Attending the Pro Football Hall of Fame Fan Fest in Cleveland last May, Seahawks legend Walter Jones experienced flashbacks to his first year with Seattle in 1997.
Most of the other 100 or so Hall-of-Famers in attendance wore the ubiquitous gold sport coats that each is awarded when inducted. Jones and the other members of the Class of 2014, though, had to wear their usual everyday attire.
“You get treated like a rookie because they are walking around in their gold jackets and you are not,’’ Jones said Monday.
That’ll change this weekend when Jones is officially inducted into the Hall of Fame during ceremonies in Canton, Ohio.
- School board rebukes Bellevue football program; possible two-year ban for coach Butch Goncharoff
- The hidden homeless: families in the suburbs
- This drone footage of inside Bertha’s tunnel is like something out of ‘Star Wars’
- How the Seahawks got two first-round picks in the NFL draft
- Mayor, Chris Hansen denounce misogynistic comments over council arena vote
Most Read Stories
The festivities begin Friday when Jones and six others will receive their gold jackets during the fittingly titled, “Gold Jacket Dinner.”
The official Enshrinement Ceremony is Saturday for Jones, who will become just the eighth player to have spent time with the Seahawks to be inducted, and only the third who played his entire career with the Seahawks. The others are receiver Steve Largent and defensive tackle Cortez Kennedy.
Repeating what he said the night he was voted into the Hall on Feb. 1 — the day before Seattle won the Super Bowl — Jones said Monday that playing for one team his entire career is among his proudest accomplishments.
During a conference call with local reporters, Jones also recalled a flurry of other memorable moments of his career, during which he stamped himself as one of the best left tackles in NFL history.
One memory he said will always stand out is merely getting drafted, despite the fact that as a projected high-round choice it was not in question. Seattle took Jones with the sixth overall choice in 1997.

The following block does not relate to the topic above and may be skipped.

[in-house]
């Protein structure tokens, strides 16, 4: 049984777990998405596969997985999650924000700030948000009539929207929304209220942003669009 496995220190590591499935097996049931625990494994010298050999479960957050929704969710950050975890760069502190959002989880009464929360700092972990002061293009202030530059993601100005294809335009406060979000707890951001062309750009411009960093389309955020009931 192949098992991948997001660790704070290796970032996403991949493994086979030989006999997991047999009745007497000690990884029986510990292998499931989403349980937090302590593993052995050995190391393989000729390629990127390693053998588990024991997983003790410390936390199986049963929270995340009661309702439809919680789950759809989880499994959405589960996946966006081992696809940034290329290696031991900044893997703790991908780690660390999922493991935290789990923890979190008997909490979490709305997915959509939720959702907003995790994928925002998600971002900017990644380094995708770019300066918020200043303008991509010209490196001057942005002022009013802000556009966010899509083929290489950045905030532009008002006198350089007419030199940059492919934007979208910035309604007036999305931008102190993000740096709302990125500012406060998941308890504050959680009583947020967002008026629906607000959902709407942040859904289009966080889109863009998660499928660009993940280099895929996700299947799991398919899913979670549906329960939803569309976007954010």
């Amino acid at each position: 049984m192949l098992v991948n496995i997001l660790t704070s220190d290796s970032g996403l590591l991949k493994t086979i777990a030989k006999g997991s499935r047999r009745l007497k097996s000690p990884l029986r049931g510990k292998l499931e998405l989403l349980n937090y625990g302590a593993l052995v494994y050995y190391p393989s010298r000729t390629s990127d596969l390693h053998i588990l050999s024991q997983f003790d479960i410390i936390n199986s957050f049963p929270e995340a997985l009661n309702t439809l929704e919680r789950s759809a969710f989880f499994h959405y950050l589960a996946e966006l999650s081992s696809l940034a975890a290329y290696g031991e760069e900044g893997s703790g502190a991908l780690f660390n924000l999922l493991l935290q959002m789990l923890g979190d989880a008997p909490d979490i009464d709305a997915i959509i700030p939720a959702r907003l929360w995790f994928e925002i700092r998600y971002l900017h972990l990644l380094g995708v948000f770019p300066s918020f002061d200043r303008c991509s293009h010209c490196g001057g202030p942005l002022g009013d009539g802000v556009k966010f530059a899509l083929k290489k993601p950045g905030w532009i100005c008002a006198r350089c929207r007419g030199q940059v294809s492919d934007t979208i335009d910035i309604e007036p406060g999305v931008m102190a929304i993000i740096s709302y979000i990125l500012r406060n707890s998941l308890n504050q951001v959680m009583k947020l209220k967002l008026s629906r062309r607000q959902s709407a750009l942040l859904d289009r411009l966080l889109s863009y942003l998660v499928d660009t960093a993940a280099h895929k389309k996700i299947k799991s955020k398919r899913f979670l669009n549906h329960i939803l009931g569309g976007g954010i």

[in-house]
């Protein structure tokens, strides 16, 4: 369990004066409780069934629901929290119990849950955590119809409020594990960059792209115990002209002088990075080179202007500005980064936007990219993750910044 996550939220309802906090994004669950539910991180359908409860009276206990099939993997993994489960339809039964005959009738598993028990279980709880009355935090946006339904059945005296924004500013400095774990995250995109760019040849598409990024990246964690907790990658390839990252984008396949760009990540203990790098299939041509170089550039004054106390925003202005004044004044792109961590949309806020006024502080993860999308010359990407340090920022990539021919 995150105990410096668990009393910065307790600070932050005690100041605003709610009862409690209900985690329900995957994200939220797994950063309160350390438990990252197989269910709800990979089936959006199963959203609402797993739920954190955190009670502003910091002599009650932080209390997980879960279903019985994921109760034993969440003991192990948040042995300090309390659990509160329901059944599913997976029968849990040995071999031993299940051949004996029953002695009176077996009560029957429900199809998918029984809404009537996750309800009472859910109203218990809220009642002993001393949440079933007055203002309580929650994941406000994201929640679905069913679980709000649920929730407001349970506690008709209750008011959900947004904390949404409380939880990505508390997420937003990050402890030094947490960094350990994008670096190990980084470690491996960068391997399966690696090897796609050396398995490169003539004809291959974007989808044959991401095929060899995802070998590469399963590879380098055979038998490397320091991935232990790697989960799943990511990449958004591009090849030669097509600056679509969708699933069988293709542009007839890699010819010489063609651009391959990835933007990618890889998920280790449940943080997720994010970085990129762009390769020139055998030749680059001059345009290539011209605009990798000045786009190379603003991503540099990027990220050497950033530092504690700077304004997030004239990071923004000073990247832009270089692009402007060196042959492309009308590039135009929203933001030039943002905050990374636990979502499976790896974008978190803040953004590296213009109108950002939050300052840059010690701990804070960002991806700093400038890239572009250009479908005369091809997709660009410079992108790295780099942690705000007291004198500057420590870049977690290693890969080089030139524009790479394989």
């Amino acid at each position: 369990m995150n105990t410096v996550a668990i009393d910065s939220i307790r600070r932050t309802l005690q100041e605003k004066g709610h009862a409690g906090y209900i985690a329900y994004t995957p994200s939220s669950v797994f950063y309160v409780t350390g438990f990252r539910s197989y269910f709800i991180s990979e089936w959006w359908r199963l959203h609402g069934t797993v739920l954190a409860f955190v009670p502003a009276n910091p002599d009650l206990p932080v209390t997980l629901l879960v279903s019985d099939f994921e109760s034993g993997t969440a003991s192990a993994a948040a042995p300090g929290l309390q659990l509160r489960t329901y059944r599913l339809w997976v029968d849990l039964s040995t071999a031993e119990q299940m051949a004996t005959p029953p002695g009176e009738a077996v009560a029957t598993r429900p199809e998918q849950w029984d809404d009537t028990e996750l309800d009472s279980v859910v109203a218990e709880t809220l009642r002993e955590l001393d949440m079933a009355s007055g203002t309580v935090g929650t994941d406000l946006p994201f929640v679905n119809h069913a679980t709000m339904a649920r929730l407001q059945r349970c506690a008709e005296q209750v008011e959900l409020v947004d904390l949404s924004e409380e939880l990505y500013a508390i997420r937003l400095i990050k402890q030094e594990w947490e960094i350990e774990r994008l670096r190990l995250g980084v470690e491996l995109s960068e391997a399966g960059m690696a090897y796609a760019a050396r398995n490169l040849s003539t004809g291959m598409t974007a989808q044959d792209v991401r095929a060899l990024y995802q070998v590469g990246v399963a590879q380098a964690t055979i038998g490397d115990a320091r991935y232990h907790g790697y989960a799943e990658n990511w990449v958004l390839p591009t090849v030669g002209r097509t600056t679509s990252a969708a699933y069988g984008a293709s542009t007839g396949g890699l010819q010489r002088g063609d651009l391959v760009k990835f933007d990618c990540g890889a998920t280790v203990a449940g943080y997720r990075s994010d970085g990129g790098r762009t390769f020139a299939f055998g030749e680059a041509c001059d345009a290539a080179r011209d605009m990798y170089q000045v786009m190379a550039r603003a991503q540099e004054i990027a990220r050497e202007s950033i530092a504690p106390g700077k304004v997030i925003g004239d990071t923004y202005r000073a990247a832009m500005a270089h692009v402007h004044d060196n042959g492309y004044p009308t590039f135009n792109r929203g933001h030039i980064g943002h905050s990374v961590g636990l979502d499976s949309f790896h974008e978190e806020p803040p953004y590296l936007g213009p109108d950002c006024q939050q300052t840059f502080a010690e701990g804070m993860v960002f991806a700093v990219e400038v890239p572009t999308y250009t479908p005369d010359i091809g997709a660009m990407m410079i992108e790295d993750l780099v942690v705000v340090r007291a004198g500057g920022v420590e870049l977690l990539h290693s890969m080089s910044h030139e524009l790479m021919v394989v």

“At that point, I just wanted to get in the NFL,’’ he said.
Jones lived up to his high draft status from day one, starting all 180 games he would play for the Seahawks. That’s the second-most games in team history, behind only Largent’s 197.
Jones went on to make nine Pro Bowls, most in Seahawks history, and was a six-time All-Pro.
His peak, and that of the team during that era, came in 2005 when he helped lead Seattle to its first Super Bowl with an offense that gained 5,915 yards, most in team history.
He was called for holding just nine times on 5,703 pass attempts in his career, allowing just 23 sacks according to the stats of Seattle coaches.
Asked what he feels when he hears people say he might be the best left tackle ever, Jones said, “You want to be in the conversation.’’
Mostly, though, he says he’s glad that being in the Hall of Fame means that players from future generations will know who he was.
He talked about kids going to the Hall of Fame for the first time and seeing his bust and then Googling his name.
“It’s an honor to be in a spot for a kid to say ‘Man, that’s how I want to play the game of football,’ ’’ Jones said.
Jones, who was known for being a man of relatively few words during his playing career, also talked of the angst he is feeling as induction — and speech time — nears.
“Am I nervous?’’ he said. “Yes, I’m very nervous.’’
He is being presented by his 14-year-old son Walterius. Four inductees this year selected a family member to do the honors.
Walterius’ work is mostly done, though, as he has already taped a video that will be shown as part of the ceremony.
Walter Jones has yet to see it, adding to his anticipation about a weekend in which he says “everything I did on the football field will all be presented in this one moment.’’
One he will be able to take with him forever.
“Now I have to come back next year so they will see me in my gold jacket,’’ he said.
Bob Condotta: 206-515-5699 or firstname.lastname@example.org.